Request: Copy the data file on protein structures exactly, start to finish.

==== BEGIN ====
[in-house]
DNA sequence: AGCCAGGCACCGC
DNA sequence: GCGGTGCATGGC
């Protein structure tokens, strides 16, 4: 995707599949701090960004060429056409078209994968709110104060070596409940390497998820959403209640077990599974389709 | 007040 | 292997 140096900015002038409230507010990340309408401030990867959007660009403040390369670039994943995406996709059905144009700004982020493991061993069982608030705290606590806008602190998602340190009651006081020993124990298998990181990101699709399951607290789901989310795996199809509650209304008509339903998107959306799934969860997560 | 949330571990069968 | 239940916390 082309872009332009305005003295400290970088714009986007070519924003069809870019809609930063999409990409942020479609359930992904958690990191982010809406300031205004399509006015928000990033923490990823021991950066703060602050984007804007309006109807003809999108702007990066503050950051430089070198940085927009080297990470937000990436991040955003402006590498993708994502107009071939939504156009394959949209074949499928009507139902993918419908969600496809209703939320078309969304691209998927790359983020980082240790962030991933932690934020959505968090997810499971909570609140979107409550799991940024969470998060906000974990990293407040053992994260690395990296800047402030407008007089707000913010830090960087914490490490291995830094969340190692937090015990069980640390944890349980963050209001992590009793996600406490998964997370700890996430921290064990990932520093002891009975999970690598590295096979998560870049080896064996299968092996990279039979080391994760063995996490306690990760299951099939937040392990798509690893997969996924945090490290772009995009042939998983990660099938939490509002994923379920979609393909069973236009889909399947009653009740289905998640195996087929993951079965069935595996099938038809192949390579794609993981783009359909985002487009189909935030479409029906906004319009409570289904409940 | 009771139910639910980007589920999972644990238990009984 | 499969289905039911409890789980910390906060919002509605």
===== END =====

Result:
[in-house]
DNA sequence: AGCCAGGCACCGC
DNA sequence: GCGGTGCATGGC
């Protein structure tokens, strides 16, 4: 995707599949701090960004060429056409078209994968709110104060070596409940390497998820959403209640077990599974389709 | 007040 | 292997 140096900015002038409230507010990340309408401030990867959007660009403040390369670039994943995406996709059905144009700004982020493991061993069982608030705290606590806008602190998602340190009651006081020993124990298998990181990101699709399951607290789901989310795996199809509650209304008509339903998107959306799934969860997560 | 949330571990069968 | 239940916390 082309872009332009305005003295400290970088714009986007070519924003069809870019809609930063999409990409942020479609359930992904958690990191982010809406300031205004399509006015928000990033923490990823021991950066703060602050984007804007309006109807003809999108702007990066503050950051430089070198940085927009080297990470937000990436991040955003402006590498993708994502107009071939939504156009394959949209074949499928009507139902993918419908969600496809209703939320078309969304691209998927790359983020980082240790962030991933932690934020959505968090997810499971909570609140979107409550799991940024969470998060906000974990990293407040053992994260690395990296800047402030407008007089707000913010830090960087914490490490291995830094969340190692937090015990069980640390944890349980963050209001992590009793996600406490998964997370700890996430921290064990990932520093002891009975999970690598590295096979998560870049080896064996299968092996990279039979080391994760063995996490306690990760299951099939937040392990798509690893997969996924945090490290772009995009042939998983990660099938939490509002994923379920979609393909069973236009889909399947009653009740289905998640195996087929993951079965069935595996099938038809192949390579794609993981783009359909985002487009189909935030479409029906906004319009409570289904409940 | 009771139910639910980007589920999972644990238990009984 | 499969289905039911409890789980910390906060919002509605």